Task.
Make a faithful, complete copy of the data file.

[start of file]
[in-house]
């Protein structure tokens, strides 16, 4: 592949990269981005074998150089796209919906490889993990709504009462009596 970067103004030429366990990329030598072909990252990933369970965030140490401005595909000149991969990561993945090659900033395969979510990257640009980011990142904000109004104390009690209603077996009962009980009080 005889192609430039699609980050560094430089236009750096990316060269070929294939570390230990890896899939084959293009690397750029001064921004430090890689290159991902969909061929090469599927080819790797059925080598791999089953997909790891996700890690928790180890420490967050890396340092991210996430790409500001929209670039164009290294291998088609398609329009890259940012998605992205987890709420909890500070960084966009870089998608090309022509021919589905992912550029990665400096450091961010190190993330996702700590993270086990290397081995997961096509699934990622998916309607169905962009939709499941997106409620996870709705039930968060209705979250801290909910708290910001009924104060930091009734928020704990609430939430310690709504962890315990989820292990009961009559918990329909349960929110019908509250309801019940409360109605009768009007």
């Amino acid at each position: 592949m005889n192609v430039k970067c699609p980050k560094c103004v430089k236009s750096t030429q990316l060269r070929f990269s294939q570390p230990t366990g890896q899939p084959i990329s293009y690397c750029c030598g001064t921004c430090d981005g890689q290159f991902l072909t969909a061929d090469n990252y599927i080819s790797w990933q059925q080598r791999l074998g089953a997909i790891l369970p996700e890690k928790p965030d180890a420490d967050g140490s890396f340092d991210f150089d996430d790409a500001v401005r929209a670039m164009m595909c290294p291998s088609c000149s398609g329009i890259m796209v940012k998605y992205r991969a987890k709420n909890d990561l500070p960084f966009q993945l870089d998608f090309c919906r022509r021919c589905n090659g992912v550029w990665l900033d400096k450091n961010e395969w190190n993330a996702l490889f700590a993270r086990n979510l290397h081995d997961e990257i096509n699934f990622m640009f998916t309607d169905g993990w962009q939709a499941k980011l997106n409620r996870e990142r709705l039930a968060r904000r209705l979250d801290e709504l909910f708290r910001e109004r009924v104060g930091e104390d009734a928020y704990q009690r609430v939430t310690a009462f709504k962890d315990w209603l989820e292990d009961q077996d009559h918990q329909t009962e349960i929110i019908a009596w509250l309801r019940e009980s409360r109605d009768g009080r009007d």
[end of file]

[in-house]
């Protein structure tokens, strides 16, 4: 592949990269981005074998150089796209919906490889993990709504009462009596 970067103004030429366990990329030598072909990252990933369970965030140490401005595909000149991969990561993945090659900033395969979510990257640009980011990142904000109004104390009690209603077996009962009980009080 005889192609430039699609980050560094430089236009750096990316060269070929294939570390230990890896899939084959293009690397750029001064921004430090890689290159991902969909061929090469599927080819790797059925080598791999089953997909790891996700890690928790180890420490967050890396340092991210996430790409500001929209670039164009290294291998088609398609329009890259940012998605992205987890709420909890500070960084966009870089998608090309022509021919589905992912550029990665400096450091961010190190993330996702700590993270086990290397081995997961096509699934990622998916309607169905962009939709499941997106409620996870709705039930968060209705979250801290909910708290910001009924104060930091009734928020704990609430939430310690709504962890315990989820292990009961009559918990329909349960929110019908509250309801019940409360109605009768009007």
């Amino acid at each position: 592949m005889n192609v430039k970067c699609p980050k560094c103004v430089k236009s750096t030429q990316l060269r070929f990269s294939q570390p230990t366990g890896q899939p084959i990329s293009y690397c750029c030598g001064t921004c430090d981005g890689q290159f991902l072909t969909a061929d090469n990252y599927i080819s790797w990933q059925q080598r791999l074998g089953a997909i790891l369970p996700e890690k928790p965030d180890a420490d967050g140490s890396f340092d991210f150089d996430d790409a500001v401005r929209a670039m164009m595909c290294p291998s088609c000149s398609g329009i890259m796209v940012k998605y992205r991969a987890k709420n909890d990561l500070p960084f966009q993945l870089d998608f090309c919906r022509r021919c589905n090659g992912v550029w990665l900033d400096k450091n961010e395969w190190n993330a996702l490889f700590a993270r086990n979510l290397h081995d997961e990257i096509n699934f990622m640009f998916t309607d169905g993990w962009q939709a499941k980011l997106n409620r996870e990142r709705l039930a968060r904000r209705l979250d801290e709504l909910f708290r910001e109004r009924v104060g930091e104390d009734a928020y704990q009690r609430v939430t310690a009462f709504k962890d315990w209603l989820e292990d009961q077996d009559h918990q329909t009962e349960i929110i019908a009596w509250l309801r019940e009980s409360r109605d009768g009080r009007d």